preston stotx shot form preston innovations Preston stotz are a hydrid shot designed for use on larger diameter lines (they also work perfectly on fine diameters!). The wide groove makes placing them on the line quick and easy. Another advantage is the increased surface area that grips the line. This prevents damage and also stops them 'pinging' off the line under stress. The flat ends also produce a neat bulk when they are grouped together. They are available in 4 sizes.

Review:
I tried out the Stotz Shot in three sizes....8,9 & 10
I found them much easier to actually pinch onto the line than equivalent sizes in regular shot. They do seem to grip the line better due to the increased surface area in contact with the line and I didn't suffer with shot falling off the line all day. In adidition I wasted far fewer shot than normal as they are much easier to handle having a rectangular rather than spherical shape. When bulked down the line, they seemed to give a much neater and aerodynamic presentation which aided casting.

Score:

Where to buy:
Stotz Shot are available from a wide range of fishing tackle outlets although UK Fisherman recommends you buy yours from Eccleston Angling Centre. Many thanks to Bun and all at Eccleston Angling Centre for supplying the Stotz Shot for review.

Click Here to Purchase

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Sunday, 21 September 2008 20:28

Korum Quick Change Beads

KORUM QUICK CHANGE BEADS

korum quick change beadsDescription:
Quick change beads enable you to change your hooklength instantly and also act as a shock bead when fishing a running feeder. Simple to use and totally reliable they are perfect for stillwater and river styles of feeder and bomb fishing.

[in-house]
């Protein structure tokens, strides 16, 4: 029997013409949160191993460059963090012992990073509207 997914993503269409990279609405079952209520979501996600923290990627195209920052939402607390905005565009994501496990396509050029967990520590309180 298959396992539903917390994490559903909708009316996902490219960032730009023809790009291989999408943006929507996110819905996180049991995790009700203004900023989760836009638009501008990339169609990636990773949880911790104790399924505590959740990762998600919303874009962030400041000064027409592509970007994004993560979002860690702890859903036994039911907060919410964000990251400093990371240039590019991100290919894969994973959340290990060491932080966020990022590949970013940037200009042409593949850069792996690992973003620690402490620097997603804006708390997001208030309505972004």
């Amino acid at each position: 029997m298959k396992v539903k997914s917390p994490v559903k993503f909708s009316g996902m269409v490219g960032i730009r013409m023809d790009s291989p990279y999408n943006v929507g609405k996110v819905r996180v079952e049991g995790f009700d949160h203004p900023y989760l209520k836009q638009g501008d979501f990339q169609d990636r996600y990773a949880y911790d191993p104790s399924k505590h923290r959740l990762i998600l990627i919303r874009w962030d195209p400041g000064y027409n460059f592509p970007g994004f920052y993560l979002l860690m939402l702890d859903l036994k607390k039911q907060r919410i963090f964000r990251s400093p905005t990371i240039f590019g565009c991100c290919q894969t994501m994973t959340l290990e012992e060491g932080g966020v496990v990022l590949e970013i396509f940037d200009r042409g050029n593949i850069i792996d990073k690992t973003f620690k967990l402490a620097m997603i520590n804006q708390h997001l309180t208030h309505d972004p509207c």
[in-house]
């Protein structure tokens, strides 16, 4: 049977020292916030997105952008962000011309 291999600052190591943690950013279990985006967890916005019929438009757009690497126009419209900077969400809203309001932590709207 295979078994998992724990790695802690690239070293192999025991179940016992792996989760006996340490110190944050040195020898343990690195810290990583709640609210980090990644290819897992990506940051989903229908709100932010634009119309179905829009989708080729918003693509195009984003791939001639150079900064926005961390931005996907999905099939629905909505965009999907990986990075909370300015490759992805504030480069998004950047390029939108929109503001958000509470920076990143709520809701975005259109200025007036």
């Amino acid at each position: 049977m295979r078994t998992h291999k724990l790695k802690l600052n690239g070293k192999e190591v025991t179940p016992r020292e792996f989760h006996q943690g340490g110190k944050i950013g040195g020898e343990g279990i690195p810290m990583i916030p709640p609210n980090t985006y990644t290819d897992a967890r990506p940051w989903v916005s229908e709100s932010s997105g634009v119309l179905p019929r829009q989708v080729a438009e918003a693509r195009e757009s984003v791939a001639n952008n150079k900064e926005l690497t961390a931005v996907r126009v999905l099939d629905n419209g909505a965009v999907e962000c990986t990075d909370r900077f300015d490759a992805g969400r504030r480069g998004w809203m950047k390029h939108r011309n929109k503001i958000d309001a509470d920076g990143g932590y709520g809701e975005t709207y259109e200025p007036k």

Review:
Being from the old school of fishing, I very rarely used to use little gadgets like the Korum Quick Change Beads...in fact I very rarely used to use hooklengths at all.

All that has changed nowadays, not only as we become more aware of fish care in general and constantly stive for things that make our lives, and our fishing that little bit easier.

The Korum Quick Change Bead is one such device. Although it at first appears quite fiddly to use, this is not the case at all. Simply tie your main line to one end of the insert, hook your hooklength over the other end and push the whole thing into the bead casing. If you need to change your hook length for any reason, pull out the insert, remove the old hooklength and replace with another.

Everything the manufacturers claim about this ingenious device is true. They are simple to use and totally reliable (they’ve been thoroughly tested in extreme conditions and will never let you down). I fished with them for a day at a commercial fishery and cuaght carp to over 10lb with no problems at all. Retailing at around £1.99 for five, they won't break the bank either.

Score:

Where to buy:
Korum Quick Change Beads are available from a wide range of fishing tackle outlets although UK Fisherman recommends you buy yours from Eccleston Angling Centre. Many thanks to Bun and all at Eccleston Angling Centre for supplying the Korum Beads for review.

Click Here to Purchase

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Sunday, 21 September 2008 20:22

Self heating heater meals

SELF HEATING HEATER MEALS

Heater meals are ideal for outdoor lovers such as FishermenDescription:
HeaterMeals self heater meals go anywhere, require no refrigeration & heat themselves, in the box. Patented heating technology and traditional home-style cooking ensure a nutritious and delicious meal, right where you're standing, be it in a field, on a boat or on top of mountain! Each Hunger Breaks HeaterMeal comes in an easy 'ready to eat from bowl'.